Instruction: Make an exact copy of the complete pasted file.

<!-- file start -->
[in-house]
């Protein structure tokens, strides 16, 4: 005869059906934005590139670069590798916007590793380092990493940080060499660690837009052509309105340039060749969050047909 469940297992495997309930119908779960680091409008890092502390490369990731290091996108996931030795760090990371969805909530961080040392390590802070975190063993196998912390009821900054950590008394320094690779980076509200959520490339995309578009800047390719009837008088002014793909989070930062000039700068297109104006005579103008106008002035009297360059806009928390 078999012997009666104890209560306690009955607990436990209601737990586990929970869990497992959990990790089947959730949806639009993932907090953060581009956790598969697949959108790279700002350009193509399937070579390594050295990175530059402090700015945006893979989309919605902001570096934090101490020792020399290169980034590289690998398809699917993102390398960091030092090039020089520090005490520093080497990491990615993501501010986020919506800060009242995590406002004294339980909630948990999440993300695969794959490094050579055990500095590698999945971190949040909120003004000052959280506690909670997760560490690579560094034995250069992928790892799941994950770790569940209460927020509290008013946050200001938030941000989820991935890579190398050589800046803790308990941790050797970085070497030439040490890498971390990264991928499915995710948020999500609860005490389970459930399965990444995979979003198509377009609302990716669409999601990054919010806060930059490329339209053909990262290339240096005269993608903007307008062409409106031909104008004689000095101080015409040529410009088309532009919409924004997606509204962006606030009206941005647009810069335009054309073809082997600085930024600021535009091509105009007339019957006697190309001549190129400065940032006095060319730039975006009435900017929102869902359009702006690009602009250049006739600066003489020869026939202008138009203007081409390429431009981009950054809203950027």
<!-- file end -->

[in-house]
């Protein structure tokens, strides 16, 4: 005869059906934005590139670069590798916007590793380092990493940080060499660690837009052509309105340039060749969050047909 469940297992495997309930119908779960680091409008890092502390490369990731290091996108996931030795760090990371969805909530961080040392390590802070975190063993196998912390009821900054950590008394320094690779980076509200959520490339995309578009800047390719009837008088002014793909989070930062000039700068297109104006005579103008106008002035009297360059806009928390 078999012997009666104890209560306690009955607990436990209601737990586990929970869990497992959990990790089947959730949806639009993932907090953060581009956790598969697949959108790279700002350009193509399937070579390594050295990175530059402090700015945006893979989309919605902001570096934090101490020792020399290169980034590289690998398809699917993102390398960091030092090039020089520090005490520093080497990491990615993501501010986020919506800060009242995590406002004294339980909630948990999440993300695969794959490094050579055990500095590698999945971190949040909120003004000052959280506690909670997760560490690579560094034995250069992928790892799941994950770790569940209460927020509290008013946050200001938030941000989820991935890579190398050589800046803790308990941790050797970085070497030439040490890498971390990264991928499915995710948020999500609860005490389970459930399965990444995979979003198509377009609302990716669409999601990054919010806060930059490329339209053909990262290339240096005269993608903007307008062409409106031909104008004689000095101080015409040529410009088309532009919409924004997606509204962006606030009206941005647009810069335009054309073809082997600085930024600021535009091509105009007339019957006697190309001549190129400065940032006095060319730039975006009435900017929102869902359009702006690009602009250049006739600066003489020869026939202008138009203007081409390429431009981009950054809203950027």